It was at the Cirque Dinner Theater in Seattle. It was not 1975. And that, is a conundrum.
|Image from Xmoppet|
However, I cannot find documentation anywhere on a prior engagement. Its a conundrum. From what I can deduce, the cirque opened at the location we saw these plays at, in 1973. My brother died in 75 and was already getting sick in 74 if not sooner. So we had to have seen Charlie's Aunt in 73 (or, possibly, 74) but I can find no indication of the play having been staged other than in 1975 but I remember our being much younger. Like I was in junior high and my brother in grade school. I remember him being much shorter than at the end of his life. So I'm thinking the late 1960s.
Roderick McDowall (sometimes written MacDowall) was a British actor. He was born in London to a family enthusiastic about the theatre, and made his first film appearance at the age of ten. It was as Huw in How Green Was My Valley (1941) that he made his name, and he appeared in many other films as a child actor, including The White Cliffs of Dover (1944) and some of the Lassie series, where he appeared opposite the young Elizabeth Taylor.
McDowall was one of the few child actors to continue his career successfully into adulthood, but it was usually in character roles, notably in four of the five original Planet of the Apes movies (1968-1973). Other film appearances included The Poseidon Adventure (1972) and Dirty Mary, Crazy Larry (1974). He also appeared on stage and television.
I had found a program saying Vincent Price, another of my movie idols, was also in it, but Roddy McDowall was the biggest star I remember from seeing the play, that night in Seattle. It's possible that perhaps, Vincent Price was ill, and we may have been disappointed, but I do not clearly remember if that is true, or not. What an event it would have been, had Price also acted that evening. Still it also supports my belief we saw this play years earlier, even in a different decade.
Price played Stephen Spettigue on August 12, 1975, in Seattle, and elsewhere on March 16 to April 10, 1976, and May 10 to June 26, 1976.
On another evening, I saw Keenan Wynn in a play there, directed by his son, on the night that I first got engaged. After the play, Keenan sat on a chair, on stage, for a question and answer period. His son spoke, saying his father was partially deaf, but he would transfer questions so he could hear what the audience was asking. This too, was a very pleasant evening. But that is a story for another time.
The Cirque opened in 1950 and had several incarnations at different locations around Seattle. On February 16, 1969, Seattle's Cirque Playhouse closed "permanently" after 17 years in the Central Area. Limited parking and an increase in street violence in the neighborhood had cut attendance. After two years of putting on summer shows in Port Townsend and for the Seattle Parks Department with a core of six loyal actors, it reopened as a weekend dinner theater in the Georgian Room of the Olympic Hotel (4th Avenue and University Street) in March 1971.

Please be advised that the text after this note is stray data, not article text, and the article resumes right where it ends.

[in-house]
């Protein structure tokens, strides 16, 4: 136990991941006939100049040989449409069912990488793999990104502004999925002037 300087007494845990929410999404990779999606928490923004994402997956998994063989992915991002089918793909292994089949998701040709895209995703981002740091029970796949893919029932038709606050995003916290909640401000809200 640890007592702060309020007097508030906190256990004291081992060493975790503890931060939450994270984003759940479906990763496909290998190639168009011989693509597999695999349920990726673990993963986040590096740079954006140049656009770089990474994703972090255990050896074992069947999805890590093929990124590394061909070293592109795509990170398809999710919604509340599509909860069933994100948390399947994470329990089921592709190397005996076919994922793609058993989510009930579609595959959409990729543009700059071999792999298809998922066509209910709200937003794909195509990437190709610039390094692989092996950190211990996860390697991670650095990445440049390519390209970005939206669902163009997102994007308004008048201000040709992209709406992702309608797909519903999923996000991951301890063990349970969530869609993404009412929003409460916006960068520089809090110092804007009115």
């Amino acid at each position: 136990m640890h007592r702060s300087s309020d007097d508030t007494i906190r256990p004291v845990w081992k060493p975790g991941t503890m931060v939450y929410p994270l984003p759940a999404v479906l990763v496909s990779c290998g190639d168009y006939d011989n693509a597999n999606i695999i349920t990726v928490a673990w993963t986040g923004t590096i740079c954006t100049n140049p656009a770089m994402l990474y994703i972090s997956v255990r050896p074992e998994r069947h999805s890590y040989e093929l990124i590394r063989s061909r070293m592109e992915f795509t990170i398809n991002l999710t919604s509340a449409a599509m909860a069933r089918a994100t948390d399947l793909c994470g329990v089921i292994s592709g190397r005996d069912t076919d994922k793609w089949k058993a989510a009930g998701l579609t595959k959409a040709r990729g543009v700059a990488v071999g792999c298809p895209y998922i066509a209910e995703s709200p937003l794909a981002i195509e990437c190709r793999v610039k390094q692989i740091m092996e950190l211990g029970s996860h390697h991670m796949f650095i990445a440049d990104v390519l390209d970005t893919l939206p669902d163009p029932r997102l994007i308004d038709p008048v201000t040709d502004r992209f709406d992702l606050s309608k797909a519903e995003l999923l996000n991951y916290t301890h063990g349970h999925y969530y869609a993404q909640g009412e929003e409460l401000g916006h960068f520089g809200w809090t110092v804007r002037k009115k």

In 1973, the Cirque moved to a remodeled bowling alley at 131 Taylor Avenue N where it became the only professional dinner theater on the West Coast. By 1975, the Cirque had staged 225 shows featuring actors such as Sterling Holloway, Edward Everett Horton, John Carradine, Mercedes McCambridge, Hans Conreid, Ruta Lee, Eve Arden, Bob Cummings, Howard Keel, Keenan Wynn and Roddy McDowall.
I had never been to the Cirque before and my mother was busy talking to the ticket agent at the front counter, just inside the front doors. I saw that there were some double doors open, and bored, I wandered through them. As I was entering them, I realized it was the dinner/stage area and I wanted to see the stage. So I walked into that area.
From Charlie's Aunt
I turned right and I was looking at the stage. Standing at the stage, leaning over, his elbows on the stage as he gazed at the proscenium, possibly thinking about the performance, stood, Roddy McDowall, smoking a cigarette.
He felt someone behind him, and he turned around. We looked at one another. I saw no hint in his eyes of like, "Oh no, another fan" or anything like that. He was as nice as can be. He walked over and put his hand out. We shook hands. We talked for a couple of minutes, before my mother walked in with my little brother.
I had the chance to tell Roddy McDowall how much his movies had meant to me over the years. I couldn't say enough, fast enough, but he got the point. He couldn't have been more gracious and humble. He thanked me for my words, in a completely heartfelt and affected way. I told him we were there to get tickets to his play and we couldn't wait to see it. Then my mother walked in and they talked, perhaps shook hands, by that time I was so stunned, I cannot remember anything beyond my stepping away from McDowall.
I haven't met all that many famous people. But if you ever think of the scene of someone meeting a long time idol and being disillusioned by it, this was the exact opposite of that. I was charmed, grateful, and continued being a big fan.
For more, check out this fan site.